A recent report from the Urban Institute predicted that an additional 1.25 million mortgage loans would have been made in 2013 if the cautious lending standards from 2001, rather than the strict lending standards of 2013, had been in place. Between 2009 and 2013, the number of "missing" loans grew from 0.50 million to 1.25 million annually, for a total of more than 4 million missing loans over the five years, according to the report. African-American and Hispanic families have been particularly affected by this tight credit environment. In 2013, the severe standards meant that lending to African-American and Hispanic borrowers was 50 and 38 percent less, respectively, than what it was in 2001. In contrast, the more severe standards reduced lending to white borrowers by about 31 percent and did not reduce lending to Asian families at all. Read the full report.
ANALYSIS: COMPANIES PAY LATER, SQUEEZING THEIR SUPPLIERS
Adopting a tactic widely used by 3G Capital, the Brazilian private investment group behind the recent merger of Heinz and Kraft Foods, a growing number of the world’s largest food and packaged goods companies are asking their suppliers to give them as much as four months to pay their bills -- even though they typically require payment from their own customers in 30 days, the New York Times reported today. The tactic has gained in popularity ever since an affiliate of 3G Capital put it to use after it bought Anheuser-Busch in 2008. In the past, extended payment terms often were a signal that a company was experiencing worrisome cash flow problems, but these days big, robust companies are imposing new schedules on suppliers as a business strategy, analysts say. Bea Chiem, a credit analyst who follows food companies at Standard & Poor's, offered several reasons that companies might use the tactic: "Their recent performance has been soft, many are in the middle of restructuring, and all are trying to balance the need for cash for their business and shareholder returns." The practice is often crippling for suppliers, especially smaller businesses that have little cushion. In Britain, the Marketing Agencies Association called on its member advertising agencies to "strike" in April against Anheuser-Busch InBev, the beer behemoth created by an affiliate of 3G, after the company began seeking new terms. Those included acceptance of a payment period longer than 120 days and a request for pro bono work. Read more.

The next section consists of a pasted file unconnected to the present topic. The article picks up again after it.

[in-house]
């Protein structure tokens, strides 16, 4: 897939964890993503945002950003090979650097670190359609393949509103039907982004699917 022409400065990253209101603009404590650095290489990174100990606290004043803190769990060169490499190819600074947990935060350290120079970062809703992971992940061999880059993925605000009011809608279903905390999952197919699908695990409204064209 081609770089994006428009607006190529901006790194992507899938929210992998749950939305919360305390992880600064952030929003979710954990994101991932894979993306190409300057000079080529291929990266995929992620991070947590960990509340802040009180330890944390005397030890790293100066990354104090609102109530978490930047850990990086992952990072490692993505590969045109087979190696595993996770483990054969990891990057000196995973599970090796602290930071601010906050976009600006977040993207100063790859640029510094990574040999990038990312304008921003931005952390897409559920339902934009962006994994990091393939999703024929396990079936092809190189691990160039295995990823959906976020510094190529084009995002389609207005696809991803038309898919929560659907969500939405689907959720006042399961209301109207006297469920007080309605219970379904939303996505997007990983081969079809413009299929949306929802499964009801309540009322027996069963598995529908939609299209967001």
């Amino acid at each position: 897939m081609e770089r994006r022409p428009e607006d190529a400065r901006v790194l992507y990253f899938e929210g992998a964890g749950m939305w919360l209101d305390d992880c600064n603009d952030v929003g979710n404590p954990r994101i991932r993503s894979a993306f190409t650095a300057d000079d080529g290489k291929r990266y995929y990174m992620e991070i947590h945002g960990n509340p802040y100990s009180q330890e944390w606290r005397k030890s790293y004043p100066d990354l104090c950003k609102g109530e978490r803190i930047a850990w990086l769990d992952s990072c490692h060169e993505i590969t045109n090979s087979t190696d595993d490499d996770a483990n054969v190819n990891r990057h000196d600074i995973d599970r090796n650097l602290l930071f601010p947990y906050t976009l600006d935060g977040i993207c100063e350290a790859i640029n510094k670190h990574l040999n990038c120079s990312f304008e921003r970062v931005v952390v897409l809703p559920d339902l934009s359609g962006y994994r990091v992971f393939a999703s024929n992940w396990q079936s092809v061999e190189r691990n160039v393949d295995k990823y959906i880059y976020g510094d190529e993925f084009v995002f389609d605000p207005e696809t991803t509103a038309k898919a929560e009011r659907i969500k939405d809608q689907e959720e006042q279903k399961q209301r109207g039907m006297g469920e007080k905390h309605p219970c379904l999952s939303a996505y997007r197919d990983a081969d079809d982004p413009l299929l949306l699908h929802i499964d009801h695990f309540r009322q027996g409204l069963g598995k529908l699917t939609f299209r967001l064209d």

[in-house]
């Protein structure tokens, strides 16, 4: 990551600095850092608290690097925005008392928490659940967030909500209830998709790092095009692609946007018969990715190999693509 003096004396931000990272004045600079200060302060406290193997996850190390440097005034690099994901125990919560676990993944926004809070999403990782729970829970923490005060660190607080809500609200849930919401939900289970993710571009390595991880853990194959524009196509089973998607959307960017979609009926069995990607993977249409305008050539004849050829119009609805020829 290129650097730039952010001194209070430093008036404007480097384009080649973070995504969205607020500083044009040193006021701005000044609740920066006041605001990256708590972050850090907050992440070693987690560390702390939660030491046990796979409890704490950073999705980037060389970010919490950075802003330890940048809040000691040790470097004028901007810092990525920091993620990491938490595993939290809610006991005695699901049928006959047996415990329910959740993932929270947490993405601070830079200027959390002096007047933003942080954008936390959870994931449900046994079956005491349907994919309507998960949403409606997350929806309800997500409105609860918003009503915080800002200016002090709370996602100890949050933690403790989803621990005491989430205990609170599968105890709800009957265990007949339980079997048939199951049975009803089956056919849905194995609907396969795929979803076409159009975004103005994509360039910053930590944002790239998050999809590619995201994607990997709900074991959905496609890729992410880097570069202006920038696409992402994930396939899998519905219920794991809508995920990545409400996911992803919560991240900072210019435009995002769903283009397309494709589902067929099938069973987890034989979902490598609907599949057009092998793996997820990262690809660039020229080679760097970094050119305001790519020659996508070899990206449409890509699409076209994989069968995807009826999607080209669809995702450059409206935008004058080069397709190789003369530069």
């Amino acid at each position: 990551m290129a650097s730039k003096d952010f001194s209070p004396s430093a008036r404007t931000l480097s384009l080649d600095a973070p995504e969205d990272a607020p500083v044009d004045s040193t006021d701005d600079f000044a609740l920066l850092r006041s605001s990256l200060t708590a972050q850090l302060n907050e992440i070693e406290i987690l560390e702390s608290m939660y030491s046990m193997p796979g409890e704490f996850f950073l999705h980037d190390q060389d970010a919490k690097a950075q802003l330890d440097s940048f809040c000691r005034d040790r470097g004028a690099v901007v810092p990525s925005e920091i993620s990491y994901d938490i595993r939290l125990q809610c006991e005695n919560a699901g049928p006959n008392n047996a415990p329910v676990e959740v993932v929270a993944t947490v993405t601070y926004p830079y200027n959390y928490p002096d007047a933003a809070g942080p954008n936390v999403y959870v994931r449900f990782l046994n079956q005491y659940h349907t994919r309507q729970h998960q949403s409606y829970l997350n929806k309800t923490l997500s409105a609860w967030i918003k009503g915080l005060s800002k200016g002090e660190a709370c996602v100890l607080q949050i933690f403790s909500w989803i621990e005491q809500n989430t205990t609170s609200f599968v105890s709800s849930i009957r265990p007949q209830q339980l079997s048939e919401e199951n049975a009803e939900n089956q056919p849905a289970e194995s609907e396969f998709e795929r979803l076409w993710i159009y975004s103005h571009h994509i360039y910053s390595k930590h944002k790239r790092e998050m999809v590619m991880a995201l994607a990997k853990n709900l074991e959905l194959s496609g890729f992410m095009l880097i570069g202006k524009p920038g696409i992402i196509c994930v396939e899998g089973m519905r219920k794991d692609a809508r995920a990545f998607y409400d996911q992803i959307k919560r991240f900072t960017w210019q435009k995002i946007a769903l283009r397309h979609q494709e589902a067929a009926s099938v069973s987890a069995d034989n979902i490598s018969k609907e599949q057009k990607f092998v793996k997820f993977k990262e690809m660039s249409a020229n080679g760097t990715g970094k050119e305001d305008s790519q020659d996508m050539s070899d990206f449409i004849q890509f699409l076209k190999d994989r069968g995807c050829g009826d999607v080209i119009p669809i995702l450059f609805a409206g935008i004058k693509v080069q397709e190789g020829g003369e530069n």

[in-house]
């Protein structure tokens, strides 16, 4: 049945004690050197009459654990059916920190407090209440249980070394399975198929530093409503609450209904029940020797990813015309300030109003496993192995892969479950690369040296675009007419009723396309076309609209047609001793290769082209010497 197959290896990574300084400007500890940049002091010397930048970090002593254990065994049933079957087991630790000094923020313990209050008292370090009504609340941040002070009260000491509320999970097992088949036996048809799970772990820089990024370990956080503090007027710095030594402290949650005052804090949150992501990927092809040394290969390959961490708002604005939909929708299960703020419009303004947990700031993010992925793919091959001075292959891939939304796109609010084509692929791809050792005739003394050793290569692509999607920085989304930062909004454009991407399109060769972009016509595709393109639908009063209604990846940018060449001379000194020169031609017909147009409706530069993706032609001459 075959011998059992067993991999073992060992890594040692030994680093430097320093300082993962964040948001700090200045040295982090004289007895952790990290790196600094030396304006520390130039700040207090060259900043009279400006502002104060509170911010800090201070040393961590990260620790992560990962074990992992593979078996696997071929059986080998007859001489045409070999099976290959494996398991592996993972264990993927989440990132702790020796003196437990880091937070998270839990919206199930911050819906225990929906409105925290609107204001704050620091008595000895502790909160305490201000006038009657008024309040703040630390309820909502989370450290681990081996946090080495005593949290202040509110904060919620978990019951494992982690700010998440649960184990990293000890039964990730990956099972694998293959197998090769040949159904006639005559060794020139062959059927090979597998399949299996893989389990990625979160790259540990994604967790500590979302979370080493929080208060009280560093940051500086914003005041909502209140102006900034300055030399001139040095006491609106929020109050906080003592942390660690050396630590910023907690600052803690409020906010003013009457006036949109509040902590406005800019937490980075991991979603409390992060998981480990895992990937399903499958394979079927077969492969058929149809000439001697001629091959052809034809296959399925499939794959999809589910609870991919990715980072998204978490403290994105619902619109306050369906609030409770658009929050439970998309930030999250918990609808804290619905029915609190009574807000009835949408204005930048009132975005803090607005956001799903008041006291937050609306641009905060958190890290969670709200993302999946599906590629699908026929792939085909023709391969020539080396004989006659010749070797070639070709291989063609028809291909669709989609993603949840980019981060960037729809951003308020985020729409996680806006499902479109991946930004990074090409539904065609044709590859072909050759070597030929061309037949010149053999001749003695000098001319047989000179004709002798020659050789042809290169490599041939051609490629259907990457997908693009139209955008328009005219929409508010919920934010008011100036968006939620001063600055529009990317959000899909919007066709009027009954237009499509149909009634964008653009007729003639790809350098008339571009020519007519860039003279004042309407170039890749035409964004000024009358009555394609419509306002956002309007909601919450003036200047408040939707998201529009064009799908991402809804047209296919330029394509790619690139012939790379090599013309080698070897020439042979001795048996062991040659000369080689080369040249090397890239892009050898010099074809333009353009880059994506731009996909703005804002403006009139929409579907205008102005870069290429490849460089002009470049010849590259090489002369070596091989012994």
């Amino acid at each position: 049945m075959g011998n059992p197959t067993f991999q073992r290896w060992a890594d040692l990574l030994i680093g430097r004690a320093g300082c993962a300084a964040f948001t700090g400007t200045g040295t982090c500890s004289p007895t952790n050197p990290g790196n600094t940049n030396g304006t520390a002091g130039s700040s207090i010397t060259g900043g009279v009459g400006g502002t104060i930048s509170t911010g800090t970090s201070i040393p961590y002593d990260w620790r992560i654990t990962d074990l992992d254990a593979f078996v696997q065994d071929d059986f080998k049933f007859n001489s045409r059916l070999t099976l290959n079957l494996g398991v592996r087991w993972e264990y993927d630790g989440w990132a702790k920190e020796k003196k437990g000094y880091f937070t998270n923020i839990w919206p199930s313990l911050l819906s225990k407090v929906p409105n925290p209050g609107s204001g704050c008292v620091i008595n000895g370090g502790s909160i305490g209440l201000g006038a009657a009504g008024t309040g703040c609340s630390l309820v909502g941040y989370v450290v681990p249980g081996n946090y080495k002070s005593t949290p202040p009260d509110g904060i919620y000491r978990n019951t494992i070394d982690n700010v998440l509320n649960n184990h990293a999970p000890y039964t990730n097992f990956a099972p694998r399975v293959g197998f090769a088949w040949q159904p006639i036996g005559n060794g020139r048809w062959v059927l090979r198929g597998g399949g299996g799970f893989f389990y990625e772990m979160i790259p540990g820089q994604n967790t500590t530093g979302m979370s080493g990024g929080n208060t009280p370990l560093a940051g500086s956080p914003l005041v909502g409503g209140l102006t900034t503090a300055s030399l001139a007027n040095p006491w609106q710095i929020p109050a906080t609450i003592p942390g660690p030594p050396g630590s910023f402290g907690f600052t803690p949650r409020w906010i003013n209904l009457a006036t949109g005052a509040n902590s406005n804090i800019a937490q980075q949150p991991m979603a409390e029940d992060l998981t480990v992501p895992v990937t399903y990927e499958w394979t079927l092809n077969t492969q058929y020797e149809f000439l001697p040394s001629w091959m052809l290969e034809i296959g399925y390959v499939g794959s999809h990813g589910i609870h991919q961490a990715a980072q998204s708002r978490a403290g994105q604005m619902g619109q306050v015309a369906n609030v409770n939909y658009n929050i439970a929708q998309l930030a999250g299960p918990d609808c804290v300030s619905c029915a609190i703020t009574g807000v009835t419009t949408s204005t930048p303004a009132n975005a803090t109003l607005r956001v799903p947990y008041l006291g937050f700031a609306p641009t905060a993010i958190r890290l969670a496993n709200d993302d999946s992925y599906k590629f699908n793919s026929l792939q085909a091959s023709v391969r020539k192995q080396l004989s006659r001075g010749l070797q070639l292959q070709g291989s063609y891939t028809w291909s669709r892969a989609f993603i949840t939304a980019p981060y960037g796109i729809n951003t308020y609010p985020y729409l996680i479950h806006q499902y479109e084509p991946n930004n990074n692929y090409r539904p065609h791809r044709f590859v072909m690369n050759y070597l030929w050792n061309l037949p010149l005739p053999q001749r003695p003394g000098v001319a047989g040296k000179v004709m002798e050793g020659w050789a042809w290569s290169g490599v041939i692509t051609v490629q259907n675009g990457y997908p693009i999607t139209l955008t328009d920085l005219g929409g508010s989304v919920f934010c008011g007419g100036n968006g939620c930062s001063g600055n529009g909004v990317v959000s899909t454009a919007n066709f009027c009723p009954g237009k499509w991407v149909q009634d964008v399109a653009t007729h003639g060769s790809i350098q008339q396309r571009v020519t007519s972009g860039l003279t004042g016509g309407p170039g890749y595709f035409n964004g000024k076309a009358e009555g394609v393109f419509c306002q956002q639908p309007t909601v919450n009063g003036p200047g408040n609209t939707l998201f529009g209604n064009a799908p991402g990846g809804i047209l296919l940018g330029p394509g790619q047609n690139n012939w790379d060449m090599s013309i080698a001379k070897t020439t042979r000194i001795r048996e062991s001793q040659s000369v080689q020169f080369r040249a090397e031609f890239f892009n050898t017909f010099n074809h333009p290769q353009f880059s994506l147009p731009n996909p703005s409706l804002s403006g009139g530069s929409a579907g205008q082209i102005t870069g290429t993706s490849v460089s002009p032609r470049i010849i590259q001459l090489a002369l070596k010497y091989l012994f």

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NEW CASE SUMMARY ON VOLO: PAWTUCKET CREDIT UNION V. BOYAJIAN (1ST CIR.)
Summarized by Guy Moss of Riemer & Braunstein LLP
Reversing and remanding, the First Circuit BAP concluded that the binding effect of a confirmed chapter 13 plan prevails over a claim that is disallowed under the claims-allowance process set forth in the Bankruptcy Code and Rules. Plan confirmation is a final order, with res judicata effect, so long as the due process requirements, as here, of reasonable and actual notice are satisfied. Accordingly, where a confirmation order specifically deems an unsecured claim as "allowed" in the context of a stripdown of a mortgage, notwithstanding the absence of a filed claim at the time and the disallowance of a late-filed claim thereafter, all parties are bound, including a chapter 13 trustee.
There are nearly 1,700 appellate opinions summarized on Volo, and summaries typically appear within 24 hours of the ruling. Click here regularly to view the latest case summaries on ABI's Volo website.
NEW ON ABI'S BANKRUPTCY BLOG EXCHANGE: CURTAILED SPENDING FOR OIL AND GAS PRODUCERS COULD PROLONG INDUSTRY PAIN
A recent blog post states that decreases in the price of crude oil will have significant impact on oil and gas companies and several related sectors in a series of waves that have already begun and will most likely continue for some time.
To read more on this blog and all others on the ABI Blog Exchange, please click here.